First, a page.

Inside the Premier League’s proposed salary cap – Man United News And Transfer News

Inside the Premier League’s proposed salary cap – Man United News And Transfer News

Premier League clubs have met to consider an “anchoring” proposal that would tie their maximum expenditure on player salaries to TV rights income. Specifically, player salaries per club will be capped at a figure that would be a multiple of the sum earned as TV rights by the team that finishes the season in the bottom place.

As The Times reports, the exact figure has not been decided, but this proposal is seen as being a realistic measure to finally check the spending gap between the Premier League’s elite, and the rest of the league.

This season, Norwich City finished bottom of the league and earned £100.6m in TV rights income. Under the proposed new rules, this would limit the amount of money every club in the league could spend to a certain multiple of £100.6m.

This could be £100.6m times three or four, or theoretically, any other number the clubs may agree on.

One reason why the proposal is gaining traction is the fear over just how much wider the income gap may grow next season.

Both the Champions League and Club World Cup will be held in new expanded formats that promise more income for the top clubs.

Some critics have also pointed out that if the proposal is approved in its current form, it’s not likely to have a significant effect, since current wage bills tend to already be in reasonable proportions to £100m.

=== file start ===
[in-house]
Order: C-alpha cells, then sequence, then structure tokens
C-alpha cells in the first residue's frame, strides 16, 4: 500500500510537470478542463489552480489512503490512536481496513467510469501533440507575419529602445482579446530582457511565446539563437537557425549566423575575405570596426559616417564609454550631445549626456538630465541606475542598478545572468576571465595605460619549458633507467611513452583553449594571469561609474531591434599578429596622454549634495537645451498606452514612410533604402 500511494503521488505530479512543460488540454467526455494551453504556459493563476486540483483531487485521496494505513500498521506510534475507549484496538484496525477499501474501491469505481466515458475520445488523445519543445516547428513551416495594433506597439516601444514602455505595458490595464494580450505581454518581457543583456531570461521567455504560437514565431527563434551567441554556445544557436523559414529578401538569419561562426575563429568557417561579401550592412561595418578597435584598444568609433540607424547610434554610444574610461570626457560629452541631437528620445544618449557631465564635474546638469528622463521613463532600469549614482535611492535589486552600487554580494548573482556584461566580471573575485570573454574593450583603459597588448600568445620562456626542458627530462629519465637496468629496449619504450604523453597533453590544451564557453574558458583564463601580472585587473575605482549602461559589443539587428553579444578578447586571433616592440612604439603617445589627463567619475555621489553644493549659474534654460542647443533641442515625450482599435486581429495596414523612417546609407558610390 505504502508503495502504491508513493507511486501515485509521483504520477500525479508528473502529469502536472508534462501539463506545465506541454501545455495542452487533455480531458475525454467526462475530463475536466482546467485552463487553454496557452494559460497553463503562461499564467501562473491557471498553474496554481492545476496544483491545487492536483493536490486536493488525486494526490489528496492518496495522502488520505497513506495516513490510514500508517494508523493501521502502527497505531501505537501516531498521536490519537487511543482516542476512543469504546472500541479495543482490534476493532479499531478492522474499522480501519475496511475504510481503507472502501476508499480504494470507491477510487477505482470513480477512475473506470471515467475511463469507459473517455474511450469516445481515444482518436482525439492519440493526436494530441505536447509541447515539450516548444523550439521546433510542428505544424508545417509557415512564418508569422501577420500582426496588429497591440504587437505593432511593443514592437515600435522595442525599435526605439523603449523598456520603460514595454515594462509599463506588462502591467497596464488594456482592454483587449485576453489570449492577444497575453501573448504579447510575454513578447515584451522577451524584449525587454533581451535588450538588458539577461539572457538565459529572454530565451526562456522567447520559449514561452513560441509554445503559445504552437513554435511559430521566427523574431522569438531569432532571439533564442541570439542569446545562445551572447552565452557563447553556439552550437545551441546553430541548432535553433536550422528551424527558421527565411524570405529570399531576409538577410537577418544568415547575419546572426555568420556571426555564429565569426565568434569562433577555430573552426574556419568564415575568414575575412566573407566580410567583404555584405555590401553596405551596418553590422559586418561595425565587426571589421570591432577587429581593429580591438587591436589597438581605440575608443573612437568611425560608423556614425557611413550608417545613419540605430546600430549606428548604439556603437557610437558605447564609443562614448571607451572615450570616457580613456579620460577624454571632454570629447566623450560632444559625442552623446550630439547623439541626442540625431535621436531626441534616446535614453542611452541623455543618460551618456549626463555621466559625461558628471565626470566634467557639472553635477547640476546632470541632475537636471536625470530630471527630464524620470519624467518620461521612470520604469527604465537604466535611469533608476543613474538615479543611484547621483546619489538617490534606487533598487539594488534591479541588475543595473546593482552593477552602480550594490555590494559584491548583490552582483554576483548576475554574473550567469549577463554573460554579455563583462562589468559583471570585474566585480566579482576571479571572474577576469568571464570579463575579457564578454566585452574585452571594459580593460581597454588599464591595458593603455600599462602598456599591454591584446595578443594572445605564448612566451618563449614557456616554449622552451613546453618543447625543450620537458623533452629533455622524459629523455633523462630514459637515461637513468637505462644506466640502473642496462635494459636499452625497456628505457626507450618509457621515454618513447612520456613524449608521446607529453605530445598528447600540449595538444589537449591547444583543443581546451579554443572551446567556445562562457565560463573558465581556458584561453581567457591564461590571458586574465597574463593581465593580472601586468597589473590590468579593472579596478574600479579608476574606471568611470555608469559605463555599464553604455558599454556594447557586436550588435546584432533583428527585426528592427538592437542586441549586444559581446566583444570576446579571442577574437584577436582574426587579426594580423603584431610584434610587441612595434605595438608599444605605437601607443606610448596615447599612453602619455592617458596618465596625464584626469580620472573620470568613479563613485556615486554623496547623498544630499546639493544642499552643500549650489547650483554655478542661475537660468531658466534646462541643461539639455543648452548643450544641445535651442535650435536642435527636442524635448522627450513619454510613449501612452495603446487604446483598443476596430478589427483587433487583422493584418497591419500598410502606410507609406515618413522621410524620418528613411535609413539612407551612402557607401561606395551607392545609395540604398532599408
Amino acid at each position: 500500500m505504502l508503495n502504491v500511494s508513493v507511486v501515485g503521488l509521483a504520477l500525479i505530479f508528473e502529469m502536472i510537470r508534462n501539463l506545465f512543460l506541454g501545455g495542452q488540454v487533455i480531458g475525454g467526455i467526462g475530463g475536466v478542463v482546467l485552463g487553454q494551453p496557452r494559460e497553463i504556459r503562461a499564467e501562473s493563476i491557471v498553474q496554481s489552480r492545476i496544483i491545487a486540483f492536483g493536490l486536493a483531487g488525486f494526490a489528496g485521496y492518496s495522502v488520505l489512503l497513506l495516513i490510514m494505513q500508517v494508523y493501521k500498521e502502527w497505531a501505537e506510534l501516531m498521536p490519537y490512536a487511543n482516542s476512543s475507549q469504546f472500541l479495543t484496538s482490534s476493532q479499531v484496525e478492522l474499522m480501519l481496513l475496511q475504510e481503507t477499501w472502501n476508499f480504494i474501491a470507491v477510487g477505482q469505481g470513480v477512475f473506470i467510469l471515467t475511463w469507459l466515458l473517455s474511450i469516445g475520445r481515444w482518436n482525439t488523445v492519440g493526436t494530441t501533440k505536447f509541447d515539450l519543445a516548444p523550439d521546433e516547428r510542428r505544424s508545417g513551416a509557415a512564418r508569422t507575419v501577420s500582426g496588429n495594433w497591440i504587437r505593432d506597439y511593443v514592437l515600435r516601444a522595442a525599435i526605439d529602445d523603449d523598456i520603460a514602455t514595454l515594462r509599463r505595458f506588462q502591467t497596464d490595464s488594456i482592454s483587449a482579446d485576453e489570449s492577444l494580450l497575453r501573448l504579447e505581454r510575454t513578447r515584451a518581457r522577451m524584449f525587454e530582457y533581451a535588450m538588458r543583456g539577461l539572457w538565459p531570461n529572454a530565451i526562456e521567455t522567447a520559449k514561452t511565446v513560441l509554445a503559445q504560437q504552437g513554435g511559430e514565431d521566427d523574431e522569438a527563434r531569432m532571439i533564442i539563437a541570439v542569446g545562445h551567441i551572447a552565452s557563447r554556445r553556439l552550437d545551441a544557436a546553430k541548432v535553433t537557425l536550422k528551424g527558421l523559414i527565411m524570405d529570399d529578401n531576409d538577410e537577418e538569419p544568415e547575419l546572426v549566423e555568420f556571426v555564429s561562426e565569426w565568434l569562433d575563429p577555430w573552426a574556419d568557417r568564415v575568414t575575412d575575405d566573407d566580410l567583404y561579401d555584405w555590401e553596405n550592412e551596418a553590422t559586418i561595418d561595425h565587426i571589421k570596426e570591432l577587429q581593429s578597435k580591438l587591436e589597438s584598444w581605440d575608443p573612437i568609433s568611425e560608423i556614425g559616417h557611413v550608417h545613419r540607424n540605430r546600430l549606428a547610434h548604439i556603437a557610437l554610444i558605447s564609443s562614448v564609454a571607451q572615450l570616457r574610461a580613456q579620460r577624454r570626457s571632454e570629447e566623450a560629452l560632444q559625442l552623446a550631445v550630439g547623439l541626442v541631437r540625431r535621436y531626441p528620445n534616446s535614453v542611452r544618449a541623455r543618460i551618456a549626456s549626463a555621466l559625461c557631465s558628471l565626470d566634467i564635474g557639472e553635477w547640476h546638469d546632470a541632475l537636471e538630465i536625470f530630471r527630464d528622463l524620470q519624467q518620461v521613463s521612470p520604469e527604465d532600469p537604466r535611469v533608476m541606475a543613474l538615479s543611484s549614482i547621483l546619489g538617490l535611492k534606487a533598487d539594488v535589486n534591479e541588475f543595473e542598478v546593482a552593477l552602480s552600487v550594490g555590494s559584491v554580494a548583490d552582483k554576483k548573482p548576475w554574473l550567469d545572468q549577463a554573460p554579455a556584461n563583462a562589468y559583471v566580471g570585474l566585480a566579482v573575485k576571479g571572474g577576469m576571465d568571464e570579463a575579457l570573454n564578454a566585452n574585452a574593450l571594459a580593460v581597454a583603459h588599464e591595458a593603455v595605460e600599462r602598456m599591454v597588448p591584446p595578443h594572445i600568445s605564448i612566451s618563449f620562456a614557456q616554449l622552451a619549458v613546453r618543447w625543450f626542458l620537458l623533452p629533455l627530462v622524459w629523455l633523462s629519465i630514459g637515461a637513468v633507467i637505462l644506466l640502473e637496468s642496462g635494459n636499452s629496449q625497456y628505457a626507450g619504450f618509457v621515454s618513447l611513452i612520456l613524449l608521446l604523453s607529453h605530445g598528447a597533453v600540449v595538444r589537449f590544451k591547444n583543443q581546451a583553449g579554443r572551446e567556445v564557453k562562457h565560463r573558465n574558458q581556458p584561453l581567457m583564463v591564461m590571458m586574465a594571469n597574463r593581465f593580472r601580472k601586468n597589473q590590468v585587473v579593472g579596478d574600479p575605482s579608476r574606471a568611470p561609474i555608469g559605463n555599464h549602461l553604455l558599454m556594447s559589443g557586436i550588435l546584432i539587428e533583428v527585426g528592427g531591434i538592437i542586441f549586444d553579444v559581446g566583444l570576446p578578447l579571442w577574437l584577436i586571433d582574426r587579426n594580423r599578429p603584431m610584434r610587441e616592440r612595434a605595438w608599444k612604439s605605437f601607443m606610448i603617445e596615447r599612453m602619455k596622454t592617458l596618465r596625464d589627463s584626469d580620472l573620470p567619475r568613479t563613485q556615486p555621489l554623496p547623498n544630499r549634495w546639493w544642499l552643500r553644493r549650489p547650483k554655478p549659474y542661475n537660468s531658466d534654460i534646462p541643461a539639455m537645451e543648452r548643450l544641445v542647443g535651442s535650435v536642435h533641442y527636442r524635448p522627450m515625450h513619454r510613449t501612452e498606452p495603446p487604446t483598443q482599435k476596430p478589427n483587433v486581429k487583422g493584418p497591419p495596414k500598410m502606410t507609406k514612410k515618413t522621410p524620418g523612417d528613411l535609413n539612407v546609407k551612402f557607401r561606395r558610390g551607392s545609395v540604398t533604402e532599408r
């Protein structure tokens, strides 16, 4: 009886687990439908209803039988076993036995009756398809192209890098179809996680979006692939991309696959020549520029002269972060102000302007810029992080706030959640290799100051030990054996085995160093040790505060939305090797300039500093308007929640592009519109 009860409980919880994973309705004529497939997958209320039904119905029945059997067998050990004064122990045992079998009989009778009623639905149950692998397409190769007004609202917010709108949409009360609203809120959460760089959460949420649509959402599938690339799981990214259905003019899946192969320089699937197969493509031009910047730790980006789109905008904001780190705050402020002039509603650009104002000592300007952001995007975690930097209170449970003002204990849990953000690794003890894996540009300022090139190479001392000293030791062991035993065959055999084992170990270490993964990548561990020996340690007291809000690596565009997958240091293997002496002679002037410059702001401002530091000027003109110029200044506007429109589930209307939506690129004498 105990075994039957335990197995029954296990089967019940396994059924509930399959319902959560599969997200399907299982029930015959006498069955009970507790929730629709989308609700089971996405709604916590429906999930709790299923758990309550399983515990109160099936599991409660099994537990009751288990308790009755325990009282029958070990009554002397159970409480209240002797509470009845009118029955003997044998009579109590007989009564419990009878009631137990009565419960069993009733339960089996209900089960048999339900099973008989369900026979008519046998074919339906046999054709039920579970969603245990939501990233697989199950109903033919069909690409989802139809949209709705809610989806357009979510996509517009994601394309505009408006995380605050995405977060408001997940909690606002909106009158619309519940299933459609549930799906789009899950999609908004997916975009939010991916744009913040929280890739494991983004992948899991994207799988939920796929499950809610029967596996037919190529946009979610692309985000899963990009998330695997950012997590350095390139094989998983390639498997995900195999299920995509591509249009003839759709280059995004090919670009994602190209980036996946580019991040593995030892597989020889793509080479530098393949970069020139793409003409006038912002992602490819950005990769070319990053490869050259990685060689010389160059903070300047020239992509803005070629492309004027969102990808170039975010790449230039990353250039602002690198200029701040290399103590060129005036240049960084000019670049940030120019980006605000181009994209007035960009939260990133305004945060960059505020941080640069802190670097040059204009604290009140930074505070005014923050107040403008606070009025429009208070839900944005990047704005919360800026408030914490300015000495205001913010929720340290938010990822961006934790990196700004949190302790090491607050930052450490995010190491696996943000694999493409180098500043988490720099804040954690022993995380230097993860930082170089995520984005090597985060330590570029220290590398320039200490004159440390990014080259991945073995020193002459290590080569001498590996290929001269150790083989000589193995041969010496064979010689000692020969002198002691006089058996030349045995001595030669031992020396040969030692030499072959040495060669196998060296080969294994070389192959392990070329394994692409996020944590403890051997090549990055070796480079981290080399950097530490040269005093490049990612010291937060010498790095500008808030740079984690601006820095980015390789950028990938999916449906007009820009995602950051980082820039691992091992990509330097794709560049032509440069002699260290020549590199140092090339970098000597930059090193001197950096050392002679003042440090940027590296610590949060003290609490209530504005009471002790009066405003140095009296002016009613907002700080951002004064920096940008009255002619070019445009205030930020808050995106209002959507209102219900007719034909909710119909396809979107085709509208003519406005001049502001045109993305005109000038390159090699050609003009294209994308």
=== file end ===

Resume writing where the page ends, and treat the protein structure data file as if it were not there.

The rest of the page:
For instance, the club with the highest wage bill last season, Manchester United, had a total salary spend of £384m – less than four times £100m.

Even at this, Man United and clubs with a comparable wage bill are not likely to be too comfortable with any figure that comes close to their current wage bills and if other European countries do not adopt such measures, it might make it hard for Premier League clubs to remain competitive at European level.

While some of the top clubs have been hesitant, support has been forthcoming from elsewhere.

One source said: “This is a very clever concept because it is an adjustable spending cap which is tied to the lowest club’s TV payment. It is also being seen as a safety measure.

“There are lots of worries about what will happen when the new Champions League format begins next year — it looks as though there will be a lot more money for those clubs involved, as well as for those clubs in the new Club World Cup.

“There is already a big financial gap and it is likely to get bigger. The strength of the Premier League has been its competitiveness and unpredictability and this proposal can help maintain that.”

The Premier League’s anchoring proposal comes as UEFA plans to introduce similar cost management initiatives. Under these rules, clubs partaking in European competitions would be required to spend no more than 70 per cent of their total revenue on transfers and wages combined.

The proposal will be debated, again, when the Premier League holds its annual general meeting on Tuesday and Wednesday, with some top clubs said to be against the move.

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